Writing what YOU know…

I’m asking for help again! Last time I requested memories of piano lessons, which were fun and have already been incorporated into the first chapter of The Cure for Anger. Now I’m looking for stories about what it’s like to have a vertebra collapse due to osteoporosis. That experience is not as common as it once was — we’re much more aware of the dangers of osteoporosis and we have drugs to treat it.

In the past, many women developed what was called a dowager’s hump, which was a curvature of the spine that developed when the body of a vertebra became so flimsy, it simply collapsed — usually on the interior side so the bowing was outward.  I’d like some insight into what that feels like. Is the collapse sudden or gradual? Is the pain gnawing or sharp? Lingering or temporary?

If you yourself have had a vertebra crumble or if you remember this happening to an elderly parent, please get in touch. My email is mary@marydoriarussell.net and I could use a tame optician if there’s one out there who’d be willing to answer some questions as well! Thanks, all!

 

2 thoughts on “Writing what YOU know…”

  1. I remember a patient in the hospital whose bones were so brittle from osteoporosis that we nurses were ordered not to touch any part of her body, lest we break something. she was in hospital for hyperalimentation to correct her severe malnourishment. apparently she ate but did not absorb. the subclavian line broke the vein into which it was inserted and her pleural cavity filled up with hyperal solution. this was a scary episode but not fatal and the poor lady had to then get a chest tube inserted to drain the fluid out of her. she was in respiratory distress for a while but the doc who inserted the subclavian line was one of the best in the hospital and he also inserted the chest tube.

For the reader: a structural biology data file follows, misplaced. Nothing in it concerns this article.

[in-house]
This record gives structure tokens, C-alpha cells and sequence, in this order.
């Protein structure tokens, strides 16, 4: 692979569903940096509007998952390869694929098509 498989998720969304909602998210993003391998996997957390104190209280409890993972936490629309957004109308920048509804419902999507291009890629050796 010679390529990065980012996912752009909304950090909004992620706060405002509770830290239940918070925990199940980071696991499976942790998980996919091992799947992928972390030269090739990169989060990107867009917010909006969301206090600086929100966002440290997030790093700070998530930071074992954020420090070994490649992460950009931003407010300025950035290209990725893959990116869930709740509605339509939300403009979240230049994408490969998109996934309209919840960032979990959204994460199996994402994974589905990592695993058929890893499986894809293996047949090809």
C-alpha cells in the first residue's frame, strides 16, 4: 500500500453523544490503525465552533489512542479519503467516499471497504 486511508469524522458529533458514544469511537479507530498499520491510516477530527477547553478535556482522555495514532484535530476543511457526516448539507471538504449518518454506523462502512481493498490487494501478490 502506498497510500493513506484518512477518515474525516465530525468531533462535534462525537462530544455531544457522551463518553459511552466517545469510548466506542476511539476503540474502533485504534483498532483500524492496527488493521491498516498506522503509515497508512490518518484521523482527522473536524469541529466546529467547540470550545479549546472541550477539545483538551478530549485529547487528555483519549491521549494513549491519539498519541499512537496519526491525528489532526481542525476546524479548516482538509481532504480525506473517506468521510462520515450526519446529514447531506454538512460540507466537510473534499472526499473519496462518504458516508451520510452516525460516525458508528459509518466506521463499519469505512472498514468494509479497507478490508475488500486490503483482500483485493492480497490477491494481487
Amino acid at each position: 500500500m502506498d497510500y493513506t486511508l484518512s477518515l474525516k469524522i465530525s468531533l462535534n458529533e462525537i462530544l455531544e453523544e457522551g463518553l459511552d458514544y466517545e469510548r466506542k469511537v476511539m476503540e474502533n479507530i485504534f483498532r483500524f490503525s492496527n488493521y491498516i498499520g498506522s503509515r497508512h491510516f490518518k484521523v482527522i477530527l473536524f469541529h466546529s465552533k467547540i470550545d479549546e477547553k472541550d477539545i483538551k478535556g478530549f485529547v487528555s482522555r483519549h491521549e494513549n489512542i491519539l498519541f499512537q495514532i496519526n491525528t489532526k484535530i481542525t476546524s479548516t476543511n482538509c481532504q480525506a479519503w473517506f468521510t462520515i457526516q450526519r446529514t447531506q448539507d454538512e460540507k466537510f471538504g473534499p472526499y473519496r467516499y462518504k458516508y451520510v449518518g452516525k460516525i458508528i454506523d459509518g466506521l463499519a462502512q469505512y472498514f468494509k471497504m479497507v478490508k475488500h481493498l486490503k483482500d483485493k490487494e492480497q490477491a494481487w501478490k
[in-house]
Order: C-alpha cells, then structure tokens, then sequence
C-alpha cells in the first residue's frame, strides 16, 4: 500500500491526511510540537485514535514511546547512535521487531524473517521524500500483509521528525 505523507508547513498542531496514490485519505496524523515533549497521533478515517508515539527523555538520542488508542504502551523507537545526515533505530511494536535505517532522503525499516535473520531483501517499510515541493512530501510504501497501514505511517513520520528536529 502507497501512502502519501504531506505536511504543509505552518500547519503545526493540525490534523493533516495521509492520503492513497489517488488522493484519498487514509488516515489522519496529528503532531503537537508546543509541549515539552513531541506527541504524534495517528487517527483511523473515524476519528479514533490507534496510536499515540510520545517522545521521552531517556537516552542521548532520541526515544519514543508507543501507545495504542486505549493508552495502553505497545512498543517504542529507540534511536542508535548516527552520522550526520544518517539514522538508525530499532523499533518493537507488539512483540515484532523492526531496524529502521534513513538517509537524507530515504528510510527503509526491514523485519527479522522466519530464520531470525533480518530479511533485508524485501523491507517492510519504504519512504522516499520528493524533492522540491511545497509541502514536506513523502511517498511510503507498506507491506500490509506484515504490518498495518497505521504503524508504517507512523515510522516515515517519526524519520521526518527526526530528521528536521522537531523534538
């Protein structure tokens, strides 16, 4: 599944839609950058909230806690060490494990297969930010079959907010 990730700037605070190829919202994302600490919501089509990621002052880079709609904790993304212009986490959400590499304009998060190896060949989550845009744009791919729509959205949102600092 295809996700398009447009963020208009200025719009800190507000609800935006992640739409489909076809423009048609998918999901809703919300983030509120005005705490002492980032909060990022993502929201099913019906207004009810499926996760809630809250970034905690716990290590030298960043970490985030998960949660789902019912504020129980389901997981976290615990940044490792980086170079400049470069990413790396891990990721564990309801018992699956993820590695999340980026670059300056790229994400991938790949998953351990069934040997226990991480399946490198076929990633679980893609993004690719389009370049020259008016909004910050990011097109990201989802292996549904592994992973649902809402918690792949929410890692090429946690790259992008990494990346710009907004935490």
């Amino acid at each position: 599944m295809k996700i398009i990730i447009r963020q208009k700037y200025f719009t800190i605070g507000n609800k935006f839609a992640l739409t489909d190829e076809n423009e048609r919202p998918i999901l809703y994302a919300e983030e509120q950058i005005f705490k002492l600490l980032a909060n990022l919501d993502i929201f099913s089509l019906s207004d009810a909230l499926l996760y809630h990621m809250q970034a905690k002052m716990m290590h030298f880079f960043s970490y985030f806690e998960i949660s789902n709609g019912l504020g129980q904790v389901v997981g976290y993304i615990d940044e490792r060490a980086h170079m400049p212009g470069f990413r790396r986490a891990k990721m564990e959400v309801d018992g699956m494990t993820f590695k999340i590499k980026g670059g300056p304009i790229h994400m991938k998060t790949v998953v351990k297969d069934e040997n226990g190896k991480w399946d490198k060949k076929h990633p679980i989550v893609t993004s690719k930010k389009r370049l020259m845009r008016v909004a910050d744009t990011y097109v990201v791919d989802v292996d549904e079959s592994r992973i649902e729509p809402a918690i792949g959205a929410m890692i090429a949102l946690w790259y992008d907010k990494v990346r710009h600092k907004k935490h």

2. I remember the dramatic bone fracture of the friend of a mother of mine. I couldn’t say exactly how it felt, but she was standing at the stove over a pot of boiling water when it happened. She broke a cob of corn in two so that it would fit into her little pot. She herself was a tiny thing, and we all know the effort it takes to get a fresh corncob to snap. I cannot remember whether this effort caused her to fracture a vertebra or a rib.

Leave a Comment